In it all, O Come, O Come, Emmanuel.   You know it, the Christmas hymn.   According to Wikipedia, the words to the hymn come from the 1700s while the medieval dirge to which they’re sung comes from France of the 1500s.  Yet I love the song.  It is actually one of the more hopeful ones you’ll hear this Christmas because the refrain constantly reminds us to rejoice over how Jesus Emmanuel has ransomed us from ourselves.   How “Emmanuel” actually means “God with us.”   How He is with us now.

Rejoice, too, because one of Emmanuel’s representatives here in our world is that jolly fat man in the red suit.   That attitude of giving selflessly is cause enough to begin the rejoicing.   The heart that gives is the heart of hope, and in the face of real adversity we need more of that hope.   Only Jesus can truly give that hope, but you, me, and acting like Santa can share it.   That’s what keeps the world going around.  The people of 1500s France knew it.  The magi knew it.   Moses knew it when he penned Deuteronomy.   And the men who play Santa at the mall know it.

I’m not trying to be Pollyanna concerning the hard condition in which we find ourselves.   Living can hurt.   Yet the very real antidote to being crushed by this world is letting ourselves be lifted up by God instead.   Loss, death, and pain still happen, but they cannot defeat a heart focused on giving through rejoicing.   Indeed, the only way to persevere through those things is with that rejoicing heart of Jesus.   In hard times, that may be the only gift we can get or give.  Like the song, so much of our lives is sung in a minor key.   How much better it is, then, to consider the smile of Santa’s face, the touch of Jesus’ hand, and the fresh day today to rejoice one moment at a time.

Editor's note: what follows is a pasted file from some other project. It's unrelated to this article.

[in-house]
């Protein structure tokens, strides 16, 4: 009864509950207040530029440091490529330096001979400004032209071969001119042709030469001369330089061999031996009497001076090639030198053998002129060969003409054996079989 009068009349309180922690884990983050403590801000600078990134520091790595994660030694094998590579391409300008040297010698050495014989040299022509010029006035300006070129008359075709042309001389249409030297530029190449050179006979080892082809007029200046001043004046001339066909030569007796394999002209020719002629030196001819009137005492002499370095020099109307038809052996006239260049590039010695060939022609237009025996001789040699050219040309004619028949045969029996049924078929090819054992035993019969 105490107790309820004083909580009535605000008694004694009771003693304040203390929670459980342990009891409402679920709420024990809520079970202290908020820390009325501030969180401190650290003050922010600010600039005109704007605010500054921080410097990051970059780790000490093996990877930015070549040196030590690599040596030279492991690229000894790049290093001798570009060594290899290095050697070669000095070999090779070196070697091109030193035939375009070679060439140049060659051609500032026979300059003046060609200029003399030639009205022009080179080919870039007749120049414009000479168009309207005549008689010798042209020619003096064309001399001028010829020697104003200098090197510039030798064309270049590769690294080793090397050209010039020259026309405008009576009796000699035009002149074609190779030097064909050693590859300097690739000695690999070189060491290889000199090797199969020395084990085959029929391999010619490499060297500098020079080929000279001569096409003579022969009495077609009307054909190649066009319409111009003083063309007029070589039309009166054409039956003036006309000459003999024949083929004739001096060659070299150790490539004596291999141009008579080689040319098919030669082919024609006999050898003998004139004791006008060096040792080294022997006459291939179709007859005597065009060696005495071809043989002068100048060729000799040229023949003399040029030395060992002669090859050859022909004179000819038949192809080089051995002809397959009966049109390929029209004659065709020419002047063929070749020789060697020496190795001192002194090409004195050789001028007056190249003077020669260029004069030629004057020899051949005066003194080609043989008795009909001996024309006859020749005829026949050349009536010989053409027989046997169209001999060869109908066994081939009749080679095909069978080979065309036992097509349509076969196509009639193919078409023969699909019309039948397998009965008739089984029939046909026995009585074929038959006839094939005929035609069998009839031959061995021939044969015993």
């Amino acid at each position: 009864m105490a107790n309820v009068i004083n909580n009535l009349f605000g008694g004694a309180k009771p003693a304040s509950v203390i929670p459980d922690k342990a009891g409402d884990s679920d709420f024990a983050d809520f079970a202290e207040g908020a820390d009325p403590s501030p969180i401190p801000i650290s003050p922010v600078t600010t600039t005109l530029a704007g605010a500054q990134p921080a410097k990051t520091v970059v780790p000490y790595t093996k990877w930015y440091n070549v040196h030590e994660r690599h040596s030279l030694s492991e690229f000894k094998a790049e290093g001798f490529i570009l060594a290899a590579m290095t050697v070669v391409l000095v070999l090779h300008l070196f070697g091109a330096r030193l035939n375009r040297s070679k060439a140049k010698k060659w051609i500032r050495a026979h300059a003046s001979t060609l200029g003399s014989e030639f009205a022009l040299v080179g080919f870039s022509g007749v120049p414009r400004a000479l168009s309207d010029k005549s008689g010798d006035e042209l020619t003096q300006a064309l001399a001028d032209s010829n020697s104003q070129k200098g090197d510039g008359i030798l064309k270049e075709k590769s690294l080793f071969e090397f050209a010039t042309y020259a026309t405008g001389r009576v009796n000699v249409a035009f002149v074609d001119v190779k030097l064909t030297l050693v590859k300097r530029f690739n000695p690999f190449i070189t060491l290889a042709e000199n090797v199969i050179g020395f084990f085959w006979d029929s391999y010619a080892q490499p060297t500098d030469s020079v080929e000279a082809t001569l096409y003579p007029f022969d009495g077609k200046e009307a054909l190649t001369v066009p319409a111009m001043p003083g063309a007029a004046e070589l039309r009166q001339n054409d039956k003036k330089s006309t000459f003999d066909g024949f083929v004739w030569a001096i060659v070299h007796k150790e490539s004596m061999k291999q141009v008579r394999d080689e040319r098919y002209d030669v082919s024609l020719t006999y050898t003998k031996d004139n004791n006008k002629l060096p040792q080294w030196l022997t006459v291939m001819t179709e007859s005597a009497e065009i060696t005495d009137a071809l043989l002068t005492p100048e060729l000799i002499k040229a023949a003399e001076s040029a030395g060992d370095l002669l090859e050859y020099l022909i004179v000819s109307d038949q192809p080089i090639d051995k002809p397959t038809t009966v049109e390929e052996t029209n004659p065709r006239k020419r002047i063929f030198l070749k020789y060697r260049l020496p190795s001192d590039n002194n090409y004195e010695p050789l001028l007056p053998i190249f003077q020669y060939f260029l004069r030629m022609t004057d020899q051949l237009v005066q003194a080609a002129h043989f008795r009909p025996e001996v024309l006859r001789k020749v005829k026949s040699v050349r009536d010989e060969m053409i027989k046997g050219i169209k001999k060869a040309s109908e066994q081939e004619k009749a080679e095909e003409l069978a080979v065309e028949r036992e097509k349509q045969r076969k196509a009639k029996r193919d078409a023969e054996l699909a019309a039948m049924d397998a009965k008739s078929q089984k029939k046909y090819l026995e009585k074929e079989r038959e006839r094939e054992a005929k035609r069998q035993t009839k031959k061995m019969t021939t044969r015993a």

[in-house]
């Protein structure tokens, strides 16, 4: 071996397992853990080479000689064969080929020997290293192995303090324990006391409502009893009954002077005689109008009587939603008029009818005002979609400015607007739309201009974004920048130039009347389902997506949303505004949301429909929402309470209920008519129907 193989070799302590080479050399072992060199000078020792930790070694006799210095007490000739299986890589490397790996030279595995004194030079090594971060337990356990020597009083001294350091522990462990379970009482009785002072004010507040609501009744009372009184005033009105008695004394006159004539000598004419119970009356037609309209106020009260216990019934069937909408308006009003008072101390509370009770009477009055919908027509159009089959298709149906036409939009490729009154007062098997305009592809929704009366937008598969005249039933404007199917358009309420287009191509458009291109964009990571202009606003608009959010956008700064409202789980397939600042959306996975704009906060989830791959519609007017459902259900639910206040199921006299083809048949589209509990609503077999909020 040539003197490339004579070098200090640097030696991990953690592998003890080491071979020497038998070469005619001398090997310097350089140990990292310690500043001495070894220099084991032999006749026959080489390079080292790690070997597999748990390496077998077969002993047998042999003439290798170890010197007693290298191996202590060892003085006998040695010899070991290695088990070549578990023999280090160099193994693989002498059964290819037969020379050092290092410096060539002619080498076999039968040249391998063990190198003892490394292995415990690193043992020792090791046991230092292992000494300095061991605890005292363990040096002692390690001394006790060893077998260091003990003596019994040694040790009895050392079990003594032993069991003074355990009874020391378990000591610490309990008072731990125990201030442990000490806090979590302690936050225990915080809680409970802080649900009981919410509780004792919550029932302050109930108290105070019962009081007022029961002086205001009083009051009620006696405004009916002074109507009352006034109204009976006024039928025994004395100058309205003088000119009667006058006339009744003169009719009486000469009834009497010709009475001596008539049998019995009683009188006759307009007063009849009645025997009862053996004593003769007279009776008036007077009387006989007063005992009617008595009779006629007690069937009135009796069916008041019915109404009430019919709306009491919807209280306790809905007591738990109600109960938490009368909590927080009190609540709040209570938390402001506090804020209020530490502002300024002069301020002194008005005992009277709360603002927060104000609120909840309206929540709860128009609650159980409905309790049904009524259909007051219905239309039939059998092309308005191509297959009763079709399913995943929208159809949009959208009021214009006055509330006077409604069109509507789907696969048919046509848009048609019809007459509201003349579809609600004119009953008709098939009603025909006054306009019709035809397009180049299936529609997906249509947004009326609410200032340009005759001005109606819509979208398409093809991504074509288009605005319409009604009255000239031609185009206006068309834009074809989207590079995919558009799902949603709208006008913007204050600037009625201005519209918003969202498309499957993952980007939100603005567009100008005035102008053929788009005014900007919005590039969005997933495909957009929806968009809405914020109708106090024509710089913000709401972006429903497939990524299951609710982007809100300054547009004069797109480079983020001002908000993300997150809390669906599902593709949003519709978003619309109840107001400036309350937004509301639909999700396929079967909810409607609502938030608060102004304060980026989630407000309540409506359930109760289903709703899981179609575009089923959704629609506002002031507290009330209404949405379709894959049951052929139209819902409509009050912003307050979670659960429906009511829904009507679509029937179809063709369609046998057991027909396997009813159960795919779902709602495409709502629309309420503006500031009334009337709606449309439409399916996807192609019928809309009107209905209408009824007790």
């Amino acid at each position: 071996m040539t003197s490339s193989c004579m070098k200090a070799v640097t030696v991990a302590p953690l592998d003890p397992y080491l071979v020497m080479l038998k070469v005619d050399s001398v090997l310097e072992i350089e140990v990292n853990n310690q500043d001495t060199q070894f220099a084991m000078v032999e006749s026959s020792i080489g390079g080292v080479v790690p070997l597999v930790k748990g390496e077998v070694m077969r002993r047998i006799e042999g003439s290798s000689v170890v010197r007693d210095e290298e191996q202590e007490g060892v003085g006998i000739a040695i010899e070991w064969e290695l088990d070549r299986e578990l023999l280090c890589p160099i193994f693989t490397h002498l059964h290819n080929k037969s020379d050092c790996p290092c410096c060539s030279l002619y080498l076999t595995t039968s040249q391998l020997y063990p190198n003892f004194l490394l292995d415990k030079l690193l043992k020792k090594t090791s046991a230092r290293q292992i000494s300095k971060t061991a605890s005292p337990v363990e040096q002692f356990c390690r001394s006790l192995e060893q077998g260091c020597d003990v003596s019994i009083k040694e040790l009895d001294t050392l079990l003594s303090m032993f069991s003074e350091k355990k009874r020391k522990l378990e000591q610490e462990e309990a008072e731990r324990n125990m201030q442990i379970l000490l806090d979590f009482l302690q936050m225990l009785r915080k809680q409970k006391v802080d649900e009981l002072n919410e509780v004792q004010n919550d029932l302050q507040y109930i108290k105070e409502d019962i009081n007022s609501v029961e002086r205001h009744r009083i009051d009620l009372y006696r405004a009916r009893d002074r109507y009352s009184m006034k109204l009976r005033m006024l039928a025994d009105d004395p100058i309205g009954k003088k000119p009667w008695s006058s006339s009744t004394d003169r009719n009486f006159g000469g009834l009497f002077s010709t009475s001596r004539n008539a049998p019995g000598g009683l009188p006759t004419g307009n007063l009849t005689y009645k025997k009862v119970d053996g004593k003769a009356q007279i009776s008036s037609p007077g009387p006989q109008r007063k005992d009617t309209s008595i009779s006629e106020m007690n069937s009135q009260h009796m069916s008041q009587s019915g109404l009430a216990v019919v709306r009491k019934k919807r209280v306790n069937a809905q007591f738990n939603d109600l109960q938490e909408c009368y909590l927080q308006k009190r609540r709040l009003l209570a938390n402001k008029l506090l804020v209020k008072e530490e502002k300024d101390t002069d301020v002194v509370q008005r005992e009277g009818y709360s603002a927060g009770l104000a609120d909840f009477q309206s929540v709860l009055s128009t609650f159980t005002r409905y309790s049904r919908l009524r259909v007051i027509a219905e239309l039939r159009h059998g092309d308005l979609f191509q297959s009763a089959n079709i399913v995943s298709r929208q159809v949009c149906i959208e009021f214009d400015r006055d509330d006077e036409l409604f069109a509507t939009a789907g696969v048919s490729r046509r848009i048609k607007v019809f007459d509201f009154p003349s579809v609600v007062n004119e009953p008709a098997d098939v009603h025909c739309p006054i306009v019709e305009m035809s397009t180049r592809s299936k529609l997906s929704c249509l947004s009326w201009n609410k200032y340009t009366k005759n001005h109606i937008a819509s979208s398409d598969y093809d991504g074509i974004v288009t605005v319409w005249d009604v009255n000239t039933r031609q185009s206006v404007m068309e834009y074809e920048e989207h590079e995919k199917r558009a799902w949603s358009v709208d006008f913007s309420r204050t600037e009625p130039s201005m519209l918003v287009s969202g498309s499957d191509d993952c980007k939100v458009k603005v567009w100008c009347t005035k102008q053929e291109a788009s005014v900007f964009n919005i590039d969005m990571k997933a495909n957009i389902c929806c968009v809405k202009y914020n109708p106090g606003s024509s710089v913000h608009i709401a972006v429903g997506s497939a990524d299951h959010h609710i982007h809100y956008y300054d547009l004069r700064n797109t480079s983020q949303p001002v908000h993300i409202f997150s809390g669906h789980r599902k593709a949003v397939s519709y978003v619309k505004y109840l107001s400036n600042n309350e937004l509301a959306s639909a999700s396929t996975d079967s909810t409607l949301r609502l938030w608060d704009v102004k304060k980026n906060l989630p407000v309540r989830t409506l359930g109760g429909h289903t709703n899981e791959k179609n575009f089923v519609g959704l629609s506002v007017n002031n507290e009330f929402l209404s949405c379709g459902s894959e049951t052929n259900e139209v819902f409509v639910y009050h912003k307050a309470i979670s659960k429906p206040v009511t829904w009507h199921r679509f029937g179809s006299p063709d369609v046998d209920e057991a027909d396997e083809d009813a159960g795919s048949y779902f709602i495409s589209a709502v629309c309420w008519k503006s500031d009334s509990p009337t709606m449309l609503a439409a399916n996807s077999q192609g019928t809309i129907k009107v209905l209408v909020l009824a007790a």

For further reading: Matthew 25:29.

My Lord, I rejoice at Your wonder, at how You provide for us and love us.  Help me to persevere through adversity today.   And ease the pain of those who are struggling right now.  Love and nurture them, Lord.

Practical Proverbial, from Hebrews, 21 November 2017

And so Jesus also suffered outside the city gate to make the people holy through his own blood.  Hebrews 13, verse 12.